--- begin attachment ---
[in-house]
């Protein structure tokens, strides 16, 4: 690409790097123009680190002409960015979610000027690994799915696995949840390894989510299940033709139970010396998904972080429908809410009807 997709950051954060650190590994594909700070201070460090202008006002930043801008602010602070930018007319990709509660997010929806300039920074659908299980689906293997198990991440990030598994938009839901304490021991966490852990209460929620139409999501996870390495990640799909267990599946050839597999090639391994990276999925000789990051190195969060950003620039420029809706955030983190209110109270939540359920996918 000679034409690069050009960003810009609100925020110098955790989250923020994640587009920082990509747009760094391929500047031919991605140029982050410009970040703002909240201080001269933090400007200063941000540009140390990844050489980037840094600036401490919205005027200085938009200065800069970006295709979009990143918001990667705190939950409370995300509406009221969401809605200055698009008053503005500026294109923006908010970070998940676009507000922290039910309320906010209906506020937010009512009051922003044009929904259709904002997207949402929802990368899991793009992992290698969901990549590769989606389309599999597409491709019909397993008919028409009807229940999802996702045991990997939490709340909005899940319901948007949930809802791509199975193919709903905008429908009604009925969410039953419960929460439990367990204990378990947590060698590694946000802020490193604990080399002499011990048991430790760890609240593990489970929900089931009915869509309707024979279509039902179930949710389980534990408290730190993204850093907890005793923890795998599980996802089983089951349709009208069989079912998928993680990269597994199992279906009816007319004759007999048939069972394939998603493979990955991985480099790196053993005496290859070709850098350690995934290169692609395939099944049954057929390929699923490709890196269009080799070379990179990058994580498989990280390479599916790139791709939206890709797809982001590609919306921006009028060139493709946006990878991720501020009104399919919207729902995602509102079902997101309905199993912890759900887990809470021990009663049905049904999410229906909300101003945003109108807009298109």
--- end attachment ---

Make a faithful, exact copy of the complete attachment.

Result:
[in-house]
């Protein structure tokens, strides 16, 4: 690409790097123009680190002409960015979610000027690994799915696995949840390894989510299940033709139970010396998904972080429908809410009807 997709950051954060650190590994594909700070201070460090202008006002930043801008602010602070930018007319990709509660997010929806300039920074659908299980689906293997198990991440990030598994938009839901304490021991966490852990209460929620139409999501996870390495990640799909267990599946050839597999090639391994990276999925000789990051190195969060950003620039420029809706955030983190209110109270939540359920996918 000679034409690069050009960003810009609100925020110098955790989250923020994640587009920082990509747009760094391929500047031919991605140029982050410009970040703002909240201080001269933090400007200063941000540009140390990844050489980037840094600036401490919205005027200085938009200065800069970006295709979009990143918001990667705190939950409370995300509406009221969401809605200055698009008053503005500026294109923006908010970070998940676009507000922290039910309320906010209906506020937010009512009051922003044009929904259709904002997207949402929802990368899991793009992992290698969901990549590769989606389309599999597409491709019909397993008919028409009807229940999802996702045991990997939490709340909005899940319901948007949930809802791509199975193919709903905008429908009604009925969410039953419960929460439990367990204990378990947590060698590694946000802020490193604990080399002499011990048991430790760890609240593990489970929900089931009915869509309707024979279509039902179930949710389980534990408290730190993204850093907890005793923890795998599980996802089983089951349709009208069989079912998928993680990269597994199992279906009816007319004759007999048939069972394939998603493979990955991985480099790196053993005496290859070709850098350690995934290169692609395939099944049954057929390929699923490709890196269009080799070379990179990058994580498989990280390479599916790139791709939206890709797809982001590609919306921006009028060139493709946006990878991720501020009104399919919207729902995602509102079902997101309905199993912890759900887990809470021990009663049905049904999410229906909300101003945003109108807009298109």